Stock Market Fraud via WhatsApp, Facebook, and Telegram: How Two Investors Lost Over Rs 3 Crore

Stock Market Fraud via WhatsApp, Facebook, and Telegram: How Two Investors Lost Over Rs 3 Crore

Stock Market Fraud via WhatsApp, Facebook, and Telegram: How Two Investors Lost Over Rs 3 Crore

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Two alarming incidents of stock market fraud have recently surfaced, resulting in over Rs 3 crore in losses for individual investors. As these scams become increasingly prevalent, it’s crucial to understand how to identify and protect yourself from such fraudulent schemes.

Case 1: An 88-Year-Old CA Loses Rs 1.97 Crore

An 88-year-old retired chartered accountant from Vasana, Ahmedabad, fell victim to a sophisticated stock trading cyber fraud, losing Rs 1.97 crore. According to the FIR filed with the Ahmedabad cybercrime branch, the scam began in February with a WhatsApp message from an unknown sender claiming to work with a stock market expert.

The retiree was invited to join a WhatsApp group named “Stock Vanguard 150,” where various investment tips were shared. This group transitioned to another named “Stock Vanguard (XM-5),” where video conferences were conducted to discuss investment strategies. Initially, small trades yielded significant profits, convincing him to invest larger sums.

The fraudsters operated a legitimate-looking website, “app.alicexa.com,” where he monitored stock updates and transactions. Between March 12 and May 3, 2024, he invested Rs 1.97 crore based on the tips provided. Suspicions arose when he was told he could buy shares post-IPO closure and at upper circuit prices.

When he tried to withdraw Rs 1.5 crore, he was asked to pay a 15% tax, amounting to Rs 18.7 lakh. Subsequent demands for additional payments finally revealed the scam. The retiree reported the fraud to the Ahmedabad cybercrime branch, filing an FIR against the unknown fraudsters.

Case 2: An Officer from Vastral Loses Rs 1.13 Crore

Another incident involved an officer from Vastral, Ahmedabad, who lost Rs 1.13 crore in a share market fraud. The officer, while browsing Facebook on April 3, discovered Vanguard Club V5, featuring a renowned investment analyst. After joining the club’s app, he was asked to provide his Aadhaar card details and deposit Rs 25,000 to open an account.

Following the investment tips shared by “Professor Ganesh Ranga” through the app, the officer initially made profits. Encouraged, he invested Rs 1.13 crore between April 4 and April 29, 2024. The situation turned dire when he received a message on April 30, 2024, claiming Ranga had been arrested for money laundering. Group members were asked to deposit 30% of their balance as a refundable deposit to access their funds.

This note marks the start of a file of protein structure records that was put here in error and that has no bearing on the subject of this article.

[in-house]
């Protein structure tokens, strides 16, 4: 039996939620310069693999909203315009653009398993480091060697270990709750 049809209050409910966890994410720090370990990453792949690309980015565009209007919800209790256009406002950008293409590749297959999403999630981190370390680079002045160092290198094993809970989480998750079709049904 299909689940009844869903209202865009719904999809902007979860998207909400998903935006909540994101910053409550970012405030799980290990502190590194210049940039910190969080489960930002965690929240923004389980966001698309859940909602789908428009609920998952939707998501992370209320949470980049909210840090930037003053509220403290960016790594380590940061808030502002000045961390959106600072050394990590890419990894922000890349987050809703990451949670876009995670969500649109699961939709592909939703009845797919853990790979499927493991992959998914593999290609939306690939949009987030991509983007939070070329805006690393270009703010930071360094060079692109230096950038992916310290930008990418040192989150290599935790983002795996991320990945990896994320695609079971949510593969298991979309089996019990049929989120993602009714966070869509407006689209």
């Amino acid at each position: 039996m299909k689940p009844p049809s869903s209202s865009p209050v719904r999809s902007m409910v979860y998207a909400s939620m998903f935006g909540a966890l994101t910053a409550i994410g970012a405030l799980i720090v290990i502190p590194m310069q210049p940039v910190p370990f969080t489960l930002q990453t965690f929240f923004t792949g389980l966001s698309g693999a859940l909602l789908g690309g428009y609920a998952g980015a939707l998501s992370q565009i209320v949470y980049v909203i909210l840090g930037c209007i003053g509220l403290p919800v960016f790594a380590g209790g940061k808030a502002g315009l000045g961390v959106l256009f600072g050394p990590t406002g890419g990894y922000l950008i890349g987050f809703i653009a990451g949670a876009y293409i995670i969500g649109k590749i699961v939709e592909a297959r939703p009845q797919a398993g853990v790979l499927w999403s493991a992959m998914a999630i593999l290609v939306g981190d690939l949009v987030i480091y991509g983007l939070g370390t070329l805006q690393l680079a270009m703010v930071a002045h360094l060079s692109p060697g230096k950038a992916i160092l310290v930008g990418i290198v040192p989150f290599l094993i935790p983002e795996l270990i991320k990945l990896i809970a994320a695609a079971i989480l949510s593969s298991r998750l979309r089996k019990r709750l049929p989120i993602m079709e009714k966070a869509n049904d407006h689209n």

Realizing he had been scammed, the officer reported the incident to the Gandhinagar cybercrime branch.

How to Identify and Protect Yourself from Stock Market Frauds

Identifying Scams

1. Unsolicited Messages: Be cautious of unsolicited investment offers via WhatsApp, Facebook, Telegram, or email.

2. Too-Good-To-Be-True Returns: High returns with low risk are often a red flag.

3. Unverified Groups and Websites: Verify the authenticity of groups and websites before making any investments.

4. Pressure Tactics: Scammers often pressure you into making quick decisions without giving you time to think.

Protecting Yourself

1. Research: Always research the investment opportunities and the people or entities offering them.

2. Verify Authenticity: Cross-check the legitimacy of the investment platforms and advisors through official financial regulatory bodies.

3. Avoid Sharing Personal Information: Never share personal details like Aadhaar card numbers or bank account information with unverified sources.

4. Use Official Channels: Conduct transactions through recognized and official financial institutions and platforms.

5. Consult Professionals: Seek advice from certified financial advisors before making significant investments.

By staying informed and vigilant, you can protect yourself from falling victim to stock market scams and safeguard your hard-earned savings.